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Generating energy from wind turbines at sea would be cheaper than building new atomic power plants, Europe’s climate chief has said, in the latest challenge to the crisis-stricken nuclear industry, The Guardian reported.
Connie Hedegaard, the EU climate change commissioner, said: “Some people tend to believe that nuclear is very, very cheap, but offshore wind is cheaper than nuclear. People should believe that this is very, very cheap.”
Offshore wind energy has long been seen as an expensive way of generating power, costing about two to three times more than erecting turbines on land, but the expense is likely to come down, while the costs of nuclear energy are opaque, according to analysis by the European commission.
The nuclear crisis in Japan has led the UK, France and other countries to tell their nationals to consider leaving Tokyo, in response to fears of spreading nuclear contamination. The crisis also prompted the EU’s energy commissioner, Gunther Oettinger, to say: “There is talk of an apocalypse, and I think the word is particularly well chosen.”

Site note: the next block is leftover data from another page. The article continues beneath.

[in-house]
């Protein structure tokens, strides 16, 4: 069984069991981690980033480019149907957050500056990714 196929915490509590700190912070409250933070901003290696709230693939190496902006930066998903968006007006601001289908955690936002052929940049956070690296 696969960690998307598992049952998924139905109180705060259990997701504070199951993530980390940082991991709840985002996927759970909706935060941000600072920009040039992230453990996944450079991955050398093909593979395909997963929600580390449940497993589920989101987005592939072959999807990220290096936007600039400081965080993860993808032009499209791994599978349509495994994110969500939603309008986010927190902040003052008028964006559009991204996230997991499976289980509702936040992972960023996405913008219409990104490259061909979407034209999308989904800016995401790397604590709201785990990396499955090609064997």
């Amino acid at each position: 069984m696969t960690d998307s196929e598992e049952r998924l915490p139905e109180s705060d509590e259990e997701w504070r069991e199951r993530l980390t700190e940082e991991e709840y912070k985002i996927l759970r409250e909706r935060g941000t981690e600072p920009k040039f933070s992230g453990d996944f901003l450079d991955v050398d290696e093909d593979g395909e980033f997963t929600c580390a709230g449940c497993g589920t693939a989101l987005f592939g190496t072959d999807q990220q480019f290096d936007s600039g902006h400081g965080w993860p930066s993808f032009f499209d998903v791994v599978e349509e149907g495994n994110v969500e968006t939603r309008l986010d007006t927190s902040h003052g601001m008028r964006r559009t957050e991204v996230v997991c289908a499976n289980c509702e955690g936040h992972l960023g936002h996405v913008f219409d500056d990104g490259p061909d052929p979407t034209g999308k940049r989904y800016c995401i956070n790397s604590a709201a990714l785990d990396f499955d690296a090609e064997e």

Hedegaard told the European Wind Energy Association’s annual conference in Brussels that the problems facing nuclear power put renewable sources of energy, such as wind and solar power, back in the spotlight. “There are 143 nuclear power plants in Europe and they are not going to disappear,” she said. “But when it comes to new energy capacity that discussion is likely to be very much influenced by what is happening in Japan.”
She suggested that the Japanese nuclear incidents, which have not yet been brought under control, would “automatically” turn attention to renewable power.
However, she was careful to insist that it was up to member states to decide on their energy mix, as long as they adhered to the Europe-wide targets of cutting greenhouse gas emissions by 20% by 2020 and generating 20% of energy from renewable sources by the same date.
Hedegaard published a “roadmap to 2050? this month that showed the EU was on track to reduce greenhouse gas emissions by 25% if current policies are implemented. She said this strengthened the case put by some member states that the EU’s current target of cutting carbon dioxide by 20% by 2020 should be toughened to 30%. Source: bne